“We may not want to live under a lanect meritocracy, but we should, I deem, honor their willingness to live up to their principles to the exact and final end which those principles demand.”

– Sophontology of the Lanect ‘Aks,
L. Airin Makarios, RT,
Imperial Exploratory Service


Odious Sovereign Debt

MirrorField asks, with regard to Author’s Note: Sovereign Debt:

If this is the case, I’m left to wonder on their opinion on the concept of “odious debt”, ie. debt incurred by government *not* representative of it’s constituents. Basically, do the eldrae believe that it’s a-ok to hold joe average responsible for debts run up by government he didn’t support (and possibly actively worked against)? Or is it a simple credit risk associated with lending to dictators? Or would they simply consider members of said regime *personally* liable for debts thus incurred? Inquiring minds want to know…

Well, the first thing to note at this point is that *there* , the concepts of what one might consider a legitimate government are somewhat different to begin with.

For the Worlds in general, as I mention in today’s out-of-order trope-a-day People’s Republic of Tyranny, unlike Earth, there is no general consensus in favor of representative democracy. (And, heck, the Accord has members for whom the entire concept would be meaningless – hive minds, say, in which The Man would have The Vote – or would need a lot of revision – sophonts with specialized castes, like those of many Earth insects, in which all sophs are definitely not created equal and some subcastes may not even be sophont.)

Now, where the eldrae, the Empire, and the Directorate of Gilea & Company in particular are concerned, the thing to remember is that they’re libertists, and pretty hard-core ones by our standards. So far as they’re concerned, governmental legitimacy can only come from the unanimous consent of the governed, not the “representative consent of the governed”, or the “implicit consent of the governed”, or whatever other excuse one might cobble together. That’s what defines a Society of Consent. All other forms of government are necessarily based on the coercion of the unwilling, and therefore korasmóníë, “force-states”, all of which are mighty obnoxious in the sight of the Freest of the Free.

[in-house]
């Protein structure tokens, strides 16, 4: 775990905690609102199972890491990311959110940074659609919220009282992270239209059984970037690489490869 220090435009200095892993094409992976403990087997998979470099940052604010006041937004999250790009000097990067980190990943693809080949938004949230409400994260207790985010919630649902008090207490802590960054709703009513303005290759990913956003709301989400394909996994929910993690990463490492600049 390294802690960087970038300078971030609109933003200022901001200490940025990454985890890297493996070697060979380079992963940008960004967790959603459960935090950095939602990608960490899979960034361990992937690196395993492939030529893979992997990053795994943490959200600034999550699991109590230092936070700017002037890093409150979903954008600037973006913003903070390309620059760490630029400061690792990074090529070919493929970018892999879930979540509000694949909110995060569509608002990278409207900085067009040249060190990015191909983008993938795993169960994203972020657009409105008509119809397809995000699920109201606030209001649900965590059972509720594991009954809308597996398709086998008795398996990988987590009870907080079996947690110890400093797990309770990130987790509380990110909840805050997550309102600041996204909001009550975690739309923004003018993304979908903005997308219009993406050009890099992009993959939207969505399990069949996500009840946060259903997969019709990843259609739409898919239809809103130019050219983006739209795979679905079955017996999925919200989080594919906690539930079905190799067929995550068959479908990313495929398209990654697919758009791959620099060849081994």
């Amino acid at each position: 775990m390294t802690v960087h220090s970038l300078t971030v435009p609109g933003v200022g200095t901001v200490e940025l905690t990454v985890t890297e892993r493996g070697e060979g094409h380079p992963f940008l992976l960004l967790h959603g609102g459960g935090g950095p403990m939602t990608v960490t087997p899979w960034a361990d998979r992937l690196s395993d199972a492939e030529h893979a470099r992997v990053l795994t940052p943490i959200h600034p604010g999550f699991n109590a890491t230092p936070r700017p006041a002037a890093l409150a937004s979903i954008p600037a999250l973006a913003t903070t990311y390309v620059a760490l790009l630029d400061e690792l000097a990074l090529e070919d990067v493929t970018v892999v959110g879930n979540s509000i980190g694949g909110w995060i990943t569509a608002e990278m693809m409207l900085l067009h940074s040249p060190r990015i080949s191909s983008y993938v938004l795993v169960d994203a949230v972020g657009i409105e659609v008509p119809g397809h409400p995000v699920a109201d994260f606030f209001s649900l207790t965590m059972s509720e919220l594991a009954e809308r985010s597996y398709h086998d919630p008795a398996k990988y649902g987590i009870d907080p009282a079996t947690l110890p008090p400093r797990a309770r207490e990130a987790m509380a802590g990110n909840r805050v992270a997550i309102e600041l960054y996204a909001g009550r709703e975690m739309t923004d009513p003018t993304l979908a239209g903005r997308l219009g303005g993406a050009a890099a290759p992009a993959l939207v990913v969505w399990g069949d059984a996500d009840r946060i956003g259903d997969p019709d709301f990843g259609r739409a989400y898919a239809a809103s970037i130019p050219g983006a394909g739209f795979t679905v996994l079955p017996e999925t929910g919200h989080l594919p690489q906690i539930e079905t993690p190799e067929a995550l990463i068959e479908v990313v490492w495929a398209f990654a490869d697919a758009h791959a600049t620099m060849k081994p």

Representativeness as we would define it, therefore, doesn’t exactly cut much ice with them. In an autocracy, one man is wearing the jackboots. In a democracy, >=(50%+1) men are wearing the jackboots. Neither of these cases is equivalent to an absence of jackboots, but both of them are suspiciously near-equivalent to a gang of nasty little slaving thugs who probably pull the wings off flies and engage in dubious sexual practices.

Now, on the specifics of odious debt, I suspect what matters to them is continuity. Recall, so far as they’re concerned, a government is just another type of business. If your revolution just happens to be a change in management, or a takeover that still lays claim to all the assets of the business – well, corporations don’t get to conveniently forget about their liabilities just because the shareholders fired the board for making deals they wouldn’t have approved of and replaced them. You don’t get to claim the assets, the name, the infrastructure, yadda yadda, without the liabilities that come attached to them. (Although we might be willing to talk about restructuring. Maybe. If it improves our chances of getting our money back.)

If, instead, it’s the equivalent of buying the company’s assets at the liquidation sale – well, fine, then, you don’t get the liabilities (they aren’t holding Joe Average responsible, you see; they’re holding the corporate governance responsible, in short). But you also aren’t necessarily the seniormost creditor in that liquidation – if the overthrown dictator borrowed a few billion exvals to spend on battlecruisers and palaces, and you don’t want to honor the loan under these circumstances, that’s fine, but you can’t have the battlecruisers and palaces either. We have a lien and a legitimate claim on the assets of the former regime. You can’t disavow the legitimacy of a transaction and simultaneously claim ownership of the assets that transaction paid for. That’s double-billing, and pretty odious double-billing at that.

This is, of course, arguably rather a harsh position to take – but should you point that out to them, the average Imperial will shrug and point out that:

(a) As long xenohistorical experience has taught them, The Revolution Was Not (Will Not Be) Civilized, and should this turn out to be the rare exception where the new regime isn’t a bunch of equivalent thugs wearing differently colored hats, someone will probably offer to help them out with their debts later on – and if they are, why exactly do they deserve a freebie?

(b) That in any case, there’s an established precedent for being oppressed, and it worked for them, and they are deeply cynical, therefore, about this supposed “lack of support” on the part of the many.

And finally:

(c) In any case, that loan is not the bank’s money to give away. It’s their customers’ money, their investors’ money, the people to whom they have a fiduciary responsibility, and it is absolutely not their place to decide to give away their customers’ money without their customers’ joint say-so. No matter who might claim otherwise.

(Every note, after all, has two ends – and that some governments are often happy to order the wiping out “odious debt” without so much as mentioning that the other end of that note is coming right out of a bunch of pension funds, small investors’ funds, etc., that don’t particularly deserve to be stiffed is another one of those things that the average Imperial would find headbangingly dishonest. If exactly what they’d expect from a korasmóníë.)